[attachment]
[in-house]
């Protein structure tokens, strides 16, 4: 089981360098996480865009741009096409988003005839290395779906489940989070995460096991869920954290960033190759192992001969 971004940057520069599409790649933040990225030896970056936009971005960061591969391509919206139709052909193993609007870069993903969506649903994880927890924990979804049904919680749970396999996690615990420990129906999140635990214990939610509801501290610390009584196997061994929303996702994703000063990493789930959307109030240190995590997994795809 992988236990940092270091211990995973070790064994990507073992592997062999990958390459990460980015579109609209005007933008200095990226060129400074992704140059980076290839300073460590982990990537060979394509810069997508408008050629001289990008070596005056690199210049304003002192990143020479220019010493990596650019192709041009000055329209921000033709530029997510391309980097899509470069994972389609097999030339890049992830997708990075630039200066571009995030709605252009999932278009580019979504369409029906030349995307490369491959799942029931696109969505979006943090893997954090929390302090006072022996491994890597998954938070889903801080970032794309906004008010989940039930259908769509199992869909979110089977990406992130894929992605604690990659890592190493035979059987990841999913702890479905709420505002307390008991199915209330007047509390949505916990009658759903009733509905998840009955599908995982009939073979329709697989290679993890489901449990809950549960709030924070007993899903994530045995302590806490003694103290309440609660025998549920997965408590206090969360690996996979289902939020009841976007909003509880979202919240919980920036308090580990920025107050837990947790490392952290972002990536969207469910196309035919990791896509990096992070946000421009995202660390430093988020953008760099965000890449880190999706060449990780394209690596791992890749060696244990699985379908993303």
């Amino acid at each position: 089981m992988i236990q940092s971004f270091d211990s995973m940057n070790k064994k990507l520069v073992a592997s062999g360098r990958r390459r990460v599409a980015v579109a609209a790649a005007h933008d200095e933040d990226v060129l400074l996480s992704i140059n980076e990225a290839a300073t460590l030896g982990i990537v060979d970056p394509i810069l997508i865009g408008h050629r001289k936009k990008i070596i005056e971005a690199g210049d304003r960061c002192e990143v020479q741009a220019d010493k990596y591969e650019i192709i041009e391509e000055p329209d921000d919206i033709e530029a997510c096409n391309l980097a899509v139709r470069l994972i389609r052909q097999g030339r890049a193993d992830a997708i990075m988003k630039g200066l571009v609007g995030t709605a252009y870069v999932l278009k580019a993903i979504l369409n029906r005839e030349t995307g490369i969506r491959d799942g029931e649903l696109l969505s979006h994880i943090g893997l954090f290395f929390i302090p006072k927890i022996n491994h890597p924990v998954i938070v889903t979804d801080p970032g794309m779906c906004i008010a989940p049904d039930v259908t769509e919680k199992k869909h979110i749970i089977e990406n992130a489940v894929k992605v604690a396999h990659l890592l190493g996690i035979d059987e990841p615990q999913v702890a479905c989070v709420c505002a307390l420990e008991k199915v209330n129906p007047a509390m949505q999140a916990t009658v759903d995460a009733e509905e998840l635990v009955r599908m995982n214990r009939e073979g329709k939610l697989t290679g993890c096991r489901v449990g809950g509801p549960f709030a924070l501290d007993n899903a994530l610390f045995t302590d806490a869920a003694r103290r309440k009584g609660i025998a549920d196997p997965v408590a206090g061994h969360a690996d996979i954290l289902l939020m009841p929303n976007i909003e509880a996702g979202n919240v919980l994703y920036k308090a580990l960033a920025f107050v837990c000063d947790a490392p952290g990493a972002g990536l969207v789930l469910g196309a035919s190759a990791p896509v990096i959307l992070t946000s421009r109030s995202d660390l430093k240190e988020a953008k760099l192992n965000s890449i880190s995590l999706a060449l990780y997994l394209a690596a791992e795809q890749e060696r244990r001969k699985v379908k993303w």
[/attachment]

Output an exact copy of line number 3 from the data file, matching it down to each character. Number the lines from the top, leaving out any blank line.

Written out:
């Amino acid at each position: 089981m992988i236990q940092s971004f270091d211990s995973m940057n070790k064994k990507l520069v073992a592997s062999g360098r990958r390459r990460v599409a980015v579109a609209a790649a005007h933008d200095e933040d990226v060129l400074l996480s992704i140059n980076e990225a290839a300073t460590l030896g982990i990537v060979d970056p394509i810069l997508i865009g408008h050629r001289k936009k990008i070596i005056e971005a690199g210049d304003r960061c002192e990143v020479q741009a220019d010493k990596y591969e650019i192709i041009e391509e000055p329209d921000d919206i033709e530029a997510c096409n391309l980097a899509v139709r470069l994972i389609r052909q097999g030339r890049a193993d992830a997708i990075m988003k630039g200066l571009v609007g995030t709605a252009y870069v999932l278009k580019a993903i979504l369409n029906r005839e030349t995307g490369i969506r491959d799942g029931e649903l696109l969505s979006h994880i943090g893997l954090f290395f929390i302090p006072k927890i022996n491994h890597p924990v998954i938070v889903t979804d801080p970032g794309m779906c906004i008010a989940p049904d039930v259908t769509e919680k199992k869909h979110i749970i089977e990406n992130a489940v894929k992605v604690a396999h990659l890592l190493g996690i035979d059987e990841p615990q999913v702890a479905c989070v709420c505002a307390l420990e008991k199915v209330n129906p007047a509390m949505q999140a916990t009658v759903d995460a009733e509905e998840l635990v009955r599908m995982n214990r009939e073979g329709k939610l697989t290679g993890c096991r489901v449990g809950g509801p549960f709030a924070l501290d007993n899903a994530l610390f045995t302590d806490a869920a003694r103290r309440k009584g609660i025998a549920d196997p997965v408590a206090g061994h969360a690996d996979i954290l289902l939020m009841p929303n976007i909003e509880a996702g979202n919240v919980l994703y920036k308090a580990l960033a920025f107050v837990c000063d947790a490392p952290g990493a972002g990536l969207v789930l469910g196309a035919s190759a990791p896509v990096i959307l992070t946000s421009r109030s995202d660390l430093k240190e988020a953008k760099l192992n965000s890449i880190s995590l999706a060449l990780y997994l394209a690596a791992e795809q890749e060696r244990r001969k699985v379908k993303w």